During Jesus Christ’s earthly ministry, he often taught in synagogues, where Judeans who had an interest in God and the things of God regularly gathered.
Jesus answered him, I spake openly to the world; I ever taught in the synagogue, and in the temple, whither the Jews [Judeans] always resort; and in secret have I said nothing.
The focus of Jesus Christ’s earthly ministry was to reach “the lost sheep of the house of Israel” (Matthew 15:24), and culturally, synagogues were ideal places for him to reach them with the truth of God’s Word. Synagogues were in most all the cities and villages in which he ministered.
And Jesus went about all the cities and villages, teaching in their synagogues, and preaching the gospel of the kingdom, and healing every sickness and every disease among the people.
And when he was departed thence, he went into their synagogue:
And, behold, there was a man which had his hand withered….
Then saith he [Jesus] to the man, Stretch forth thine hand. And he stretched it forth; and it was restored whole, like as the other.
The synagogue was a great place for Jesus to minister God’s Word, to be a witness, and to find interested people. However, he taught in other locations as well, including people’s homes, for there was only so much he could accomplish in the synagogue with its established system. In many instances in the four Gospels, we can see that Jesus took the Word of deliverance into the homes, where he had more freedom to teach and minister. This departure from Judean custom was highly unusual.
What can we learn about the synagogue and its customs during the ministry of Jesus Christ?
Synagogues were an established part of the Judean culture of Jesus’ day. The synagogue was a place where the people regularly gathered, and it provided a place for instruction and schooling. In the book On the Trail of Manners and Customs of the Bible, by Bernita Jess, we read, “Hebrew boys in Israel began studying at the synagogue schools when they were between five and six years of age.”
E. W. Bullinger’s lexicon shows that the word “synagogue” comes from the Greek word sunagōgē, which means an assembly or congregation. It can apply to the people in the assembly itself or to the building—the house of assembly.
Synagogues could be found in every city and in all villages except the very smallest. At least ten men were required to organize a congregation. It is likely that the Judeans often met at first in a large room in a house. If the people had the means, they could build a synagogue or adapt an existing building for their purposes.
While the architecture of the buildings varied greatly, whenever possible, the synagogue was built on a hill or a high place so that no house might overlook it. If a high place could not be found, they put a long pole in the center and raised it high above the rooftops of the homes so the building would be prominent or obvious for everyone.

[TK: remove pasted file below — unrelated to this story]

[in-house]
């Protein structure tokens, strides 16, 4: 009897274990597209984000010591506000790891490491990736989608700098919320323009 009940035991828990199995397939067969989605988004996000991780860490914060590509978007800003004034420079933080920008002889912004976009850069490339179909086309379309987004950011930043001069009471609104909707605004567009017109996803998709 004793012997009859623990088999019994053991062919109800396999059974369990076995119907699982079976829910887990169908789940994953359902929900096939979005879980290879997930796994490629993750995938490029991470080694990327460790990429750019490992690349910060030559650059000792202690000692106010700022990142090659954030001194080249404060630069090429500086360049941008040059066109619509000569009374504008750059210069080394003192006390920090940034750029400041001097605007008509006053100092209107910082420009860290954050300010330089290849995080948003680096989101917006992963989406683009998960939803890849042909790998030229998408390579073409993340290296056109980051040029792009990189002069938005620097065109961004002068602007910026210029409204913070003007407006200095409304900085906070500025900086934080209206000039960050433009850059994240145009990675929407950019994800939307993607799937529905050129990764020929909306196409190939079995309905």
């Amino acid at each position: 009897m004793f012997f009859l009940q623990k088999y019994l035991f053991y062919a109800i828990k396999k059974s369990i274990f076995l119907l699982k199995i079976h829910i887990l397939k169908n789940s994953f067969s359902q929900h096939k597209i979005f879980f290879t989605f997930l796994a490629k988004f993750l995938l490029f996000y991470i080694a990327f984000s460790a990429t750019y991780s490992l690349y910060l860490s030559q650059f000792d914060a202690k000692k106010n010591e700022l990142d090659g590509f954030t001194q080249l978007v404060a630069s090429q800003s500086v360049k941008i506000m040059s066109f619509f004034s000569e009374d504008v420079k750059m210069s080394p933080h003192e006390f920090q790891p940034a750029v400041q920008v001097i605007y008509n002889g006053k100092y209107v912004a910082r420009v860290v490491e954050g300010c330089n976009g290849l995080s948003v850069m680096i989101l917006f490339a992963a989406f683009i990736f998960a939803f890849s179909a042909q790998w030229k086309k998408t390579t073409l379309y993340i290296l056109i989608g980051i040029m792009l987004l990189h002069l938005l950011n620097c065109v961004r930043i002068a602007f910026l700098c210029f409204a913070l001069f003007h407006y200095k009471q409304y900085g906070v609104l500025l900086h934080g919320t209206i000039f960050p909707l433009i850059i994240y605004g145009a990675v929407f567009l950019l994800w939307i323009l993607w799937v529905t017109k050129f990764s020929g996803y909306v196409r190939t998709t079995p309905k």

Some synagogues were constructed so that as the people entered, they faced Jerusalem. The Judeans faced toward the holy city when they prayed. Also there would be a chest, usually located at the Jerusalem end of the synagogue, where the scrolls of Scripture were kept. A raised platform, a bēma, was placed as a pulpit so all could see and hear the leader.
The first-century synagogue was a Judean place of prayer, reading of Scripture, and teaching. Prayers were read as a part of the synagogue services in Jesus’ day. Following the prayers came the reading of the Scriptures, then teaching. “Reading and expounding the law was the great business of the synagogue…,” as stated in James M. Freeman’s Manners and Customs of the Bible.
After the Babylonian captivity, the people were no longer fluent in Hebrew. Therefore, a verse of scripture was first read in Hebrew and then translated into the Aramaic vernacular—one verse at a time. Scriptures were read with the leader standing. For teaching, however, a sitting posture was taken. We see both customs of standing and sitting in Jesus’ visit to the synagogue in Luke 4:16-22:
And he [Jesus] came to Nazareth, where he had been brought up: and, as his custom was, he went into the synagogue on the sabbath day, and stood up for to read.
And there was delivered unto him the book of the prophet Esaias [Isaiah]. And when he had opened the book [scroll], he found the place where it was written,
The Spirit of the Lord is upon me, because he hath anointed me to preach the gospel to the poor; he hath sent me to heal the brokenhearted, to preach deliverance to the captives, and recovering of sight to the blind, to set at liberty them that are bruised,
To preach the acceptable year of the Lord.
And he closed the book [scroll], and he gave it again to the minister, and sat down. And the eyes of all them that were in the synagogue were fastened on him.
And he began to say unto them, This day is this scripture fulfilled in your ears.
And all bare him witness, and wondered at the gracious words which proceeded out of his mouth….
In Biblical Geography and Antiquities, E. P. Barrows elaborates:
With the reading of the prophetical sections the oral discourse which followed was naturally connected, as we see in our Saviour’s case. In this department of the synagogue service much freedom seems to have been allowed. Any priest, elder, or other person skilful in the law, had liberty to speak, and strangers of distinction were also invited to address the congregation.
Surely no synagogue was ever addressed by a man of greater distinction than the Son of God, our lord and savior!…
This is an excerpt from the January/February 2013 issue of The Way Magazine.
Copyright© 2013 by The Way International. All rights reserved.
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